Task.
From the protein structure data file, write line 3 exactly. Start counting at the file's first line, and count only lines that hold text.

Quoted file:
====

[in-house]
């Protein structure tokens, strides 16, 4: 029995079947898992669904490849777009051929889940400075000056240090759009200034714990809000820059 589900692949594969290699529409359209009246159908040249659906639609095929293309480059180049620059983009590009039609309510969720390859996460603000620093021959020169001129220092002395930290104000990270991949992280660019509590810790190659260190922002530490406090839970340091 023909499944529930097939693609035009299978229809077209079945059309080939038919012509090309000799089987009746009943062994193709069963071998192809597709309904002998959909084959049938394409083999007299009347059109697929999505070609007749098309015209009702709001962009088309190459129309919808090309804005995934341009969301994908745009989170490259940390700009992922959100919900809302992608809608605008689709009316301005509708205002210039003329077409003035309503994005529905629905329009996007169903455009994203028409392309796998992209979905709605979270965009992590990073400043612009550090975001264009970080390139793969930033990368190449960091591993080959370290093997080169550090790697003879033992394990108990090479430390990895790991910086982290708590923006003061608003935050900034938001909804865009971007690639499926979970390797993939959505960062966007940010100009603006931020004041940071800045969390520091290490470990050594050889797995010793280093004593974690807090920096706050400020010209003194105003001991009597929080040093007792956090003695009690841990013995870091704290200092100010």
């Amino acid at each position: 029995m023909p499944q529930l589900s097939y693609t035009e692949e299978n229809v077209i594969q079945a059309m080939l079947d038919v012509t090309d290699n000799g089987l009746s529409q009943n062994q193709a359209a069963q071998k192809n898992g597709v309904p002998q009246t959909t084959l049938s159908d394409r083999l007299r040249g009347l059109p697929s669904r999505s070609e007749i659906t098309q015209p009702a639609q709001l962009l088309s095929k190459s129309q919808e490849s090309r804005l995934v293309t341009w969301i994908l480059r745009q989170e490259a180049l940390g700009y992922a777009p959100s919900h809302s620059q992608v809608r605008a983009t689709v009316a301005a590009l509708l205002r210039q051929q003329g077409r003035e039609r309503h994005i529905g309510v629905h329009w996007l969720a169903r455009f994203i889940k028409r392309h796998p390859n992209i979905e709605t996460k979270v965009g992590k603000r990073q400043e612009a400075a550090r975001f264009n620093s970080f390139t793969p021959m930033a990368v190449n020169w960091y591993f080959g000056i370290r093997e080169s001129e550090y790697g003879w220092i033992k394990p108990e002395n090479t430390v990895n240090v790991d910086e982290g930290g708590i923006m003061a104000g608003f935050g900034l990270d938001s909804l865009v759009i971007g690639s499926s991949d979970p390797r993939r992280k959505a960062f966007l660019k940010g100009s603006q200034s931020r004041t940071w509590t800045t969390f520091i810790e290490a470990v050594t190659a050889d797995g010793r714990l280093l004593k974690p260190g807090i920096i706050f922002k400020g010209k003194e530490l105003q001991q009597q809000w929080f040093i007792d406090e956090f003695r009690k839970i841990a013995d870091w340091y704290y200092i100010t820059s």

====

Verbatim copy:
């Amino acid at each position: 029995m023909p499944q529930l589900s097939y693609t035009e692949e299978n229809v077209i594969q079945a059309m080939l079947d038919v012509t090309d290699n000799g089987l009746s529409q009943n062994q193709a359209a069963q071998k192809n898992g597709v309904p002998q009246t959909t084959l049938s159908d394409r083999l007299r040249g009347l059109p697929s669904r999505s070609e007749i659906t098309q015209p009702a639609q709001l962009l088309s095929k190459s129309q919808e490849s090309r804005l995934v293309t341009w969301i994908l480059r745009q989170e490259a180049l940390g700009y992922a777009p959100s919900h809302s620059q992608v809608r605008a983009t689709v009316a301005a590009l509708l205002r210039q051929q003329g077409r003035e039609r309503h994005i529905g309510v629905h329009w996007l969720a169903r455009f994203i889940k028409r392309h796998p390859n992209i979905e709605t996460k979270v965009g992590k603000r990073q400043e612009a400075a550090r975001f264009n620093s970080f390139t793969p021959m930033a990368v190449n020169w960091y591993f080959g000056i370290r093997e080169s001129e550090y790697g003879w220092i033992k394990p108990e002395n090479t430390v990895n240090v790991d910086e982290g930290g708590i923006m003061a104000g608003f935050g900034l990270d938001s909804l865009v759009i971007g690639s499926s991949d979970p390797r993939r992280k959505a960062f966007l660019k940010g100009s603006q200034s931020r004041t940071w509590t800045t969390f520091i810790e290490a470990v050594t190659a050889d797995g010793r714990l280093l004593k974690p260190g807090i920096i706050f922002k400020g010209k003194e530490l105003q001991q009597q809000w929080f040093i007792d406090e956090f003695r009690k839970i841990a013995d870091w340091y704290y200092i100010t820059s």